(Author’s Note: The “Hero’s Journey” was explored in-depth by Joseph Campbell in his book, The  Hero With A Thousand Faces. He shows us how this theme is repeated in collective myths and legends from Homer’s Iliad and Odyssey to Lucas’s Star Wars. This perennial archetype continues in popular culture in movies like The Matrix. In the introduction to his book, Campbell summarizes the hero’s journey this way- “A hero ventures forth from the world of common day into a region of supernatural wonder: fabulous forces are there encountered and a decisive victory is won: the hero comes back from this mysterious adventure with the power to bestow boons on his fellow man.” The Hero archetype lies dormant in modern man and asks us to rouse it from slumber so we may experience lives rich with meaning and satisfying challenge.)
photo credit: h.koppdelaney via photopin cc

Featured photo: Michael Julian Berz Photography

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About Jacob Nordby

Jacob Nordby is a Good Men Project associate editor in "Good For The Soul" section, an author, speaker, and creativity coach.

He accidentally sparked a worldwide phenomenon when he wrote and shared: "Blessed are the weird people: poets, misfits, writers, mystics, heretics, painters and troubadours--for they teach us to see the world through different eyes."

He is author of The Divine Arsonist: A Tale of Awakening, co-author of two other books and is currently working on his second novel. He is convinced that everyone contains divine magic and his mission is to help them see it.

You may wish to get better acquainted with Jacob by visiting his website and downloading a free ebook or audio titled, Re-Mapping Your Life – A travel guide to get un-stuck, chart new paths & follow your purpose. Go to www.JacobNordby.com

Comments

  1. …Thanks for putting pen to paper on this subject…I can relate to almost every paragraph. Its been a similar Journey for me..and it continues..All the Blessed.. David Maddy, Dublin, Ireland

    • Thank you, David. I am so glad to meet you. This is born from several years of frustration with the prissiness and even arrogance which turns many men away from the true-est adventure of life.

      Thanks for being a fellow warrior.

      Jacob

  2. Thank you!!! read with tears of awareness that the path im on and the journey im taking is the right one for me. Namaste xx ps ive had to save this so i can re-read

  3. Darling Jacob – once again you have hit it right on the head! THIS is what women are talking about when they talk about a “real man”. I am sharing this with everyone I know – especially those with relationship issues. “Knowing oneself” does not require wearing long robes, endless chanting or losing all traces of what it means to be masculine. It requires guts, hard work and a mind open enough to really listen. Thank you for sharing your gift and this message – you are such a special blessing in my life and I have no doubt others’ as well.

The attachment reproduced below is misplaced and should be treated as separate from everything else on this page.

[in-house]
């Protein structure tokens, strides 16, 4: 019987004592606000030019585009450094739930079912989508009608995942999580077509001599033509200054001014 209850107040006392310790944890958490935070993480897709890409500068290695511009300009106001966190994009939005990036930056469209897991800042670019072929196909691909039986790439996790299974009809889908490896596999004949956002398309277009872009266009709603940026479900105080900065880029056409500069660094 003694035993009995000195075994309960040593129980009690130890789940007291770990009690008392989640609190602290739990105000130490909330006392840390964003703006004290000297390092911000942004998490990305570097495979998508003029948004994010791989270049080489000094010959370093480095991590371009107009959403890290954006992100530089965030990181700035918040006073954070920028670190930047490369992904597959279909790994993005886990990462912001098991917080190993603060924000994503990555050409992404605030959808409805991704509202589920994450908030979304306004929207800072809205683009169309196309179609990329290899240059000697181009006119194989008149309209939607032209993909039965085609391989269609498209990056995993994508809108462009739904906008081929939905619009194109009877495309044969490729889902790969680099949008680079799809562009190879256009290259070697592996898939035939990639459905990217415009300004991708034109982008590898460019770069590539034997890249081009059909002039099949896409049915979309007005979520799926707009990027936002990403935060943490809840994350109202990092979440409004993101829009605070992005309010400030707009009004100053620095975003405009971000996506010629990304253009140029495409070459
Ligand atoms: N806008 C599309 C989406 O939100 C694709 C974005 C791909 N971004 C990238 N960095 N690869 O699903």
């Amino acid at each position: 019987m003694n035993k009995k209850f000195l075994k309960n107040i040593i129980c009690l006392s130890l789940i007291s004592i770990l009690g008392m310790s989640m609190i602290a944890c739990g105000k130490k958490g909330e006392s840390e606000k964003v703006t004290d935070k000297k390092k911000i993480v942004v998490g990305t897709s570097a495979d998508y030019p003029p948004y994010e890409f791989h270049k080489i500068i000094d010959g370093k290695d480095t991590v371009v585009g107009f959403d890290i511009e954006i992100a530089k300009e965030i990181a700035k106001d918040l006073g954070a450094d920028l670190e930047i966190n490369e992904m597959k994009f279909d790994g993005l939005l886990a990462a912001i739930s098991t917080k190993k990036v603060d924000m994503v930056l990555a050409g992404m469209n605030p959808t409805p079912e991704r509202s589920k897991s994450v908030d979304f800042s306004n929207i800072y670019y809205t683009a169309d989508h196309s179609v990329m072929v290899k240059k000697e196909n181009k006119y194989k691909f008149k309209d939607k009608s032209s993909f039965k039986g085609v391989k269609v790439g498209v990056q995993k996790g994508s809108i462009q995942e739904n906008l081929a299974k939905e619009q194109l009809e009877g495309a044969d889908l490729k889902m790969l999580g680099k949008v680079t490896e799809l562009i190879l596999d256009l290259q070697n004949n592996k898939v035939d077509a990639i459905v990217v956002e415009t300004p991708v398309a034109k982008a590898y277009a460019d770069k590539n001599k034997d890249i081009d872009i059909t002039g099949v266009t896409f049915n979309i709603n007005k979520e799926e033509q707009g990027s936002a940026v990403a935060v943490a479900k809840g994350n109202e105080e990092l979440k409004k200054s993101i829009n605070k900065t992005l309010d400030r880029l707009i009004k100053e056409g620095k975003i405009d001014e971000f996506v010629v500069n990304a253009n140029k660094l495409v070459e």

4. Jacob, well done! I know several men who should read this piece and will be passing it on.

  5. Jacob, As someone who has had the privilege of having some of these “spiritual” conversations with you in person, I applaud you for sharing your talent and insight. Best to you (and everyone reading) in the future.

  6. Good piece, brother!

    And of course, Campbell’s book is a must read for anyone contemplating a life on The Path – however you name it.

    Two thoughts to add here: First, my recommendation for anyone starting on this journey, or contemplating it is, don’t go down to the sports bar and try to explain it to the bro-bros – at least not right away. First, find yourself some new friends who are on The Path themselves, and will naturally be supportive of your own (often) stumbling first attempts to both understand and walk it. Folks like these are actually all around, both on the net and off. Having them as some sort of spiritual community is really invaluable.

    Then, once you’ve got some soul support, you can go back to the sports bar and try to explain to your bro-bros. Maybe you’ll touch a chord (or hit a nerve) in one or more of them – and maybe they’ll look at you like you’ve been invaded by the body snatchers. But it won’t feel so bad, and you won’t get so discouraged.

    It’s like when you’re trying to start a business. You want to get some other entrepreneurial types in your corner – and not necessarily share your shiny new plans with the fam over the T-day turkey.